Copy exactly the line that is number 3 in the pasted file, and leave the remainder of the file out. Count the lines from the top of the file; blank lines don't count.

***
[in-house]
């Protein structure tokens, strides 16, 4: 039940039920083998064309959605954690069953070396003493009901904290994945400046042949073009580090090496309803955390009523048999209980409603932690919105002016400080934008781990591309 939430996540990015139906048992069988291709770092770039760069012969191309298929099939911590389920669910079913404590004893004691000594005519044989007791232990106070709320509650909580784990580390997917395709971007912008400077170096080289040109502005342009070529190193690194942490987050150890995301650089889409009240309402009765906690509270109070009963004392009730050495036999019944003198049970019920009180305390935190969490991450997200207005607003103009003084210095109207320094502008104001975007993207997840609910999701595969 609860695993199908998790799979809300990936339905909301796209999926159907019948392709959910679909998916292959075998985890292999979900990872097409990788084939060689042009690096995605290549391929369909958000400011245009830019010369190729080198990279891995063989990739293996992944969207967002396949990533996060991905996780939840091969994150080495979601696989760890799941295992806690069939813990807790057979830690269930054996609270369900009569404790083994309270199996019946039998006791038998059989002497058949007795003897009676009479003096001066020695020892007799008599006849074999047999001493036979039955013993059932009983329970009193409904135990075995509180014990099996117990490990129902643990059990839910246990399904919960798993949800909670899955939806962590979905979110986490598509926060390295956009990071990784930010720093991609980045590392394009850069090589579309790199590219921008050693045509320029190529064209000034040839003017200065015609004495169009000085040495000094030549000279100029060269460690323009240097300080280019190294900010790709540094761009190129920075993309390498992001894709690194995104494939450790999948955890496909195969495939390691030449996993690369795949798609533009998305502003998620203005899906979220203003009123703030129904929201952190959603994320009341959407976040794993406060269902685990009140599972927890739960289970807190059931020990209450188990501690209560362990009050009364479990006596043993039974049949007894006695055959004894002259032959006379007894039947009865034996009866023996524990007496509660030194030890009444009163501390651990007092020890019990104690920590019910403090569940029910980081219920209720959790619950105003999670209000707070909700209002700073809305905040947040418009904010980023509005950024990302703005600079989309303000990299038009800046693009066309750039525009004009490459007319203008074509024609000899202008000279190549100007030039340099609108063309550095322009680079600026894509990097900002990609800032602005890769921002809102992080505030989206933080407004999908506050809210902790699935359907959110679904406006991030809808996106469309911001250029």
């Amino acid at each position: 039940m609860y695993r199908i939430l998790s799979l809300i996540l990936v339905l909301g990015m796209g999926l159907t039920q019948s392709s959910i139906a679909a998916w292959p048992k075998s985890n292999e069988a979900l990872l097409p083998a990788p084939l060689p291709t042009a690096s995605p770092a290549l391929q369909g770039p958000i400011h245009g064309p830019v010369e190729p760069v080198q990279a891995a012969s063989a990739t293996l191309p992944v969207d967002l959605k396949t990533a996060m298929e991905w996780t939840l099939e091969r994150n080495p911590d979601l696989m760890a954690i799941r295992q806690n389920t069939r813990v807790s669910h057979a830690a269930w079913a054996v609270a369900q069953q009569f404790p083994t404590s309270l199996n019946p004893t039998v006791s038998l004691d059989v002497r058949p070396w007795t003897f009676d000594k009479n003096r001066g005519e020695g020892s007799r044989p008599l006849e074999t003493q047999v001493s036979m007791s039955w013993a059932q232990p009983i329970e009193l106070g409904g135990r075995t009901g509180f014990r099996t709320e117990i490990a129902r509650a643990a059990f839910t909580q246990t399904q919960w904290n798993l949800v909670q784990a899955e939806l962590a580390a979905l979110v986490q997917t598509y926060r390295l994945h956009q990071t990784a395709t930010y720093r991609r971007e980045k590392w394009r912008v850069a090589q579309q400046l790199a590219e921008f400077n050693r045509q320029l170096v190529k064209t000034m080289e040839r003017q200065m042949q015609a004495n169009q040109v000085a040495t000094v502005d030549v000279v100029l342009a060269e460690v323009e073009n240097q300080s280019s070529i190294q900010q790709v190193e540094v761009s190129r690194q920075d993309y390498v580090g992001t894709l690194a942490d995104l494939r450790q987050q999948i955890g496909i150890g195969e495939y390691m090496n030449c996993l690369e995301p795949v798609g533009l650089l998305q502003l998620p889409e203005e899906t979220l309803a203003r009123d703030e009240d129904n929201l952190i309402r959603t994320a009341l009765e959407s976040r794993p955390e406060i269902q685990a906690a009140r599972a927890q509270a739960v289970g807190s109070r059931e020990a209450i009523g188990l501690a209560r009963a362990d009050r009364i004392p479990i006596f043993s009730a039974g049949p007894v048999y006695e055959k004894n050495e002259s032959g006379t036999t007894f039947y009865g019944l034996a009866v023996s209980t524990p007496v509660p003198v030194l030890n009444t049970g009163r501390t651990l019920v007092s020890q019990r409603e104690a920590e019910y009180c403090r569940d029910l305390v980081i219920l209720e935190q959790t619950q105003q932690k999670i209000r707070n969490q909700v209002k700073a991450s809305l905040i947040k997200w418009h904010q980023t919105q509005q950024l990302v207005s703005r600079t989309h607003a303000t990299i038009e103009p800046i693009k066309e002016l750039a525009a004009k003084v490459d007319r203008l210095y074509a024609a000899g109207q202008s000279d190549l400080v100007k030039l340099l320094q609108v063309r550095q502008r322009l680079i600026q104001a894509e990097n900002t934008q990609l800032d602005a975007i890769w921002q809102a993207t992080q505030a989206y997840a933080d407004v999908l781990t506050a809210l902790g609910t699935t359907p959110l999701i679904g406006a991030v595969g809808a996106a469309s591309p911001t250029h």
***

């Amino acid at each position: 039940m609860y695993r199908i939430l998790s799979l809300i996540l990936v339905l909301g990015m796209g999926l159907t039920q019948s392709s959910i139906a679909a998916w292959p048992k075998s985890n292999e069988a979900l990872l097409p083998a990788p084939l060689p291709t042009a690096s995605p770092a290549l391929q369909g770039p958000i400011h245009g064309p830019v010369e190729p760069v080198q990279a891995a012969s063989a990739t293996l191309p992944v969207d967002l959605k396949t990533a996060m298929e991905w996780t939840l099939e091969r994150n080495p911590d979601l696989m760890a954690i799941r295992q806690n389920t069939r813990v807790s669910h057979a830690a269930w079913a054996v609270a369900q069953q009569f404790p083994t404590s309270l199996n019946p004893t039998v006791s038998l004691d059989v002497r058949p070396w007795t003897f009676d000594k009479n003096r001066g005519e020695g020892s007799r044989p008599l006849e074999t003493q047999v001493s036979m007791s039955w013993a059932q232990p009983i329970e009193l106070g409904g135990r075995t009901g509180f014990r099996t709320e117990i490990a129902r509650a643990a059990f839910t909580q246990t399904q919960w904290n798993l949800v909670q784990a899955e939806l962590a580390a979905l979110v986490q997917t598509y926060r390295l994945h956009q990071t990784a395709t930010y720093r991609r971007e980045k590392w394009r912008v850069a090589q579309q400046l790199a590219e921008f400077n050693r045509q320029l170096v190529k064209t000034m080289e040839r003017q200065m042949q015609a004495n169009q040109v000085a040495t000094v502005d030549v000279v100029l342009a060269e460690v323009e073009n240097q300080s280019s070529i190294q900010q790709v190193e540094v761009s190129r690194q920075d993309y390498v580090g992001t894709l690194a942490d995104l494939r450790q987050q999948i955890g496909i150890g195969e495939y390691m090496n030449c996993l690369e995301p795949v798609g533009l650089l998305q502003l998620p889409e203005e899906t979220l309803a203003r009123d703030e009240d129904n929201l952190i309402r959603t994320a009341l009765e959407s976040r794993p955390e406060i269902q685990a906690a009140r599972a927890q509270a739960v289970g807190s109070r059931e020990a209450i009523g188990l501690a209560r009963a362990d009050r009364i004392p479990i006596f043993s009730a039974g049949p007894v048999y006695e055959k004894n050495e002259s032959g006379t036999t007894f039947y009865g019944l034996a009866v023996s209980t524990p007496v509660p003198v030194l030890n009444t049970g009163r501390t651990l019920v007092s020890q019990r409603e104690a920590e019910y009180c403090r569940d029910l305390v980081i219920l209720e935190q959790t619950q105003q932690k999670i209000r707070n969490q909700v209002k700073a991450s809305l905040i947040k997200w418009h904010q980023t919105q509005q950024l990302v207005s703005r600079t989309h607003a303000t990299i038009e103009p800046i693009k066309e002016l750039a525009a004009k003084v490459d007319r203008l210095y074509a024609a000899g109207q202008s000279d190549l400080v100007k030039l340099l320094q609108v063309r550095q502008r322009l680079i600026q104001a894509e990097n900002t934008q990609l800032d602005a975007i890769w921002q809102a993207t992080q505030a989206y997840a933080d407004v999908l781990t506050a809210l902790g609910t699935t359907p959110l999701i679904g406006a991030v595969g809808a996106a469309s591309p911001t250029h």